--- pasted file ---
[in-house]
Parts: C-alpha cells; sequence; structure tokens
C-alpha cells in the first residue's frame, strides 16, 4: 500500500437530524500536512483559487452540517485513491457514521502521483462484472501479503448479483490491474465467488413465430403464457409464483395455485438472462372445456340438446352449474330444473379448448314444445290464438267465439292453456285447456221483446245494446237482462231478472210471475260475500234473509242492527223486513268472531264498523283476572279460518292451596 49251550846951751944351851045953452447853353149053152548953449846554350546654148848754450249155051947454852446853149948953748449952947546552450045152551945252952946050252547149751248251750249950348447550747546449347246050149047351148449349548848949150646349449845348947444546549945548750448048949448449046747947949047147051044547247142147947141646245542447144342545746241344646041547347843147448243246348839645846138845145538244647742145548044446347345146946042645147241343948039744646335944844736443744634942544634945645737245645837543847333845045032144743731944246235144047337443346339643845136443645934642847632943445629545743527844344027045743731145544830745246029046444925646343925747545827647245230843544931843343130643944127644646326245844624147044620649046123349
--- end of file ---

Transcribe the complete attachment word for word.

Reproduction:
[in-house]
Parts: C-alpha cells; sequence; structure tokens
C-alpha cells in the first residue's frame, strides 16, 4: 500500500437530524500536512483559487452540517485513491457514521502521483462484472501479503448479483490491474465467488413465430403464457409464483395455485438472462372445456340438446352449474330444473379448448314444445290464438267465439292453456285447456221483446245494446237482462231478472210471475260475500234473509242492527223486513268472531264498523283476572279460518292451596 49251550846951751944351851045953452447853353149053152548953449846554350546654148848754450249155051947454852446853149948953748449952947546552450045152551945252952946050252547149751248251750249950348447550747546449347246050149047351148449349548848949150646349449845348947444546549945548750448048949448449046747947949047147051044547247142147947141646245542447144342545746241344646041547347843147448243246348839645846138845145538244647742145548044446347345146946042645147241343948039744646335944844736443744634942544634945645737245645837543847333845045032144743731944246235144047337443346339643845136443645934642847632943445629545743527844344027045743731145544830745246029046444925646343925747545827647245230843544931843343130643944127644646326245844624147044620649046123349